Andy: Right, and it’s like in this classic technique that they teach therapists called motivational interviewing, which is a big in our literature on alcohol use cause it’s a technique they used to help people with addiction. But one of the things they talk about is rolling with resistance and that just really strikes me with what you’re talking about is, if your kid is really emotional about something or they’re driving really hard in one direction towards something, you don’t want to meet them head on, you want to kind of roll with that and you want to kind of slowly turn them to a better way. So by doing what you’re saying and saying, “Oh, sounds like that’s really important to you,” it sounds like you’ve given that a lot of thought and allows them to open up so that you can kind of start to steer them a little bit I think, which is really cool.
Chris: Exactly and it defuses also what might be driving them out of control.
Andy: Yeah, rather than if you meet it head on, it blows up and that escalates the energy, whereas what you’re saying, just sucks the urgency out of it or something and it’s really cool.
Chris: Yeah, that’s exactly it.
Andy: But so then, it’s funny because you talk about that and how you defuse the situation, but then you also talked about that sometimes it’s actually beneficial to kind of strategically use anger or take the other person off, I think you call it strategic umbrage. Is that something that you think you would ever use with a teenager where you kind of purposely get them a little riled up?
Chris: Yeah and that was one of the things that we talked about a little in the book that we’re really reluctant about and we thought about a lot since, and We just had a consultant call, my son is my Director of Operations and he’s a top coach, and some people were mad at some counterparts. And it’s the old do you fight fire with fire? And everybody loves that, but ask yourself when was the last time you saw a fireman going to a fire with a flamethrower?
Andy: Yeah, right.
Chris: Let’s fight fire with fire, if that worked, firemen would go to fires with flamethrowers. And when you put it like that, it just sounds utterly insane.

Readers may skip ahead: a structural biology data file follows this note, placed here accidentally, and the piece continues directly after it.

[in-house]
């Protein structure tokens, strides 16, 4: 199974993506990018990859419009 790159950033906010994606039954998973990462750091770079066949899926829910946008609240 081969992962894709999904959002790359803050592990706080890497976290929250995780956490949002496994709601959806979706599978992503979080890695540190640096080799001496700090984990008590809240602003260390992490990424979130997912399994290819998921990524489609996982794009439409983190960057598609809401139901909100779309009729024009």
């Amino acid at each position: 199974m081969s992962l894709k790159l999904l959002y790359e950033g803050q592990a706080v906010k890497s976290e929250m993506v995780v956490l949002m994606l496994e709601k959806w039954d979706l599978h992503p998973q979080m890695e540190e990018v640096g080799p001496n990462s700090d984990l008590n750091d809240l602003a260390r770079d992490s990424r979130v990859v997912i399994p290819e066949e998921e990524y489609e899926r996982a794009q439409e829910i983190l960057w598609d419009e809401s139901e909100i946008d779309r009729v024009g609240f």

Andy: So, it sounds like what you’re saying is if you worked to rewrite the book at this point, you might kind of change that or not include strategic umbrage as a strategy?
Chris: That’s correct.
About Chris Voss
These days, Chris Voss runs the Black Swan Group, a company he started train businesses and individuals in his negotiation tactics.
Prior to 2008, Chris was the lead international kidnapping negotiator for the Federal Bureau of Investigation, as well as the FBI’s hostage negotiation representative for the National Security Council’s Hostage Working Group. During his government career, he also represented the U.S. Government at two (2) international conferences sponsored by the G-8 as an expert in kidnapping.
Prior to becoming the FBI lead international kidnapping negotiator, Christopher served as the lead Crisis Negotiator for the New York City Division of the FBI. Christopher was a member of the New York City Joint Terrorist Task Force for 14 years. He was the case agent on such cases as TERRSTOP (the Blind Sheikh Case – Sheikh Omar Abdel-Rahman), the TWA Flight 800 catastrophe, and he negotiated the surrender of the first hostage taker to give up in the Chase Manhattan bank robbery hostage taking.
During Chris’s 24 year tenure in the Bureau, he was trained in the art of negotiation by not only the FBI but Scotland Yard and Harvard Law School. He is also a recipient of the Attorney General’s Award for Excellence in Law Enforcement and the FBI Agents Association Award for Distinguished and Exemplary Service.
Chris has taught business negotiation in the MBA program as an adjunct professor at University of Southern California’s Marshall School of Business and at Georgetown University’s McDonough School of Business. He has taught business negotiation at Harvard University, guest lectured at The Kellogg School of Management at Northwestern University, The IMD Business School in Lausanne, Switzerland and The Goethe School of Business in Frankfurt, Germany. Since 2009 Christopher has also worked with Insite Security as their Managing Director of Kidnapping Resolution.
His book, Never Split the Difference: Negotiating as if Your Life Depended on it, published in 2016, is already considered a classic text in the field of negotiation and sales.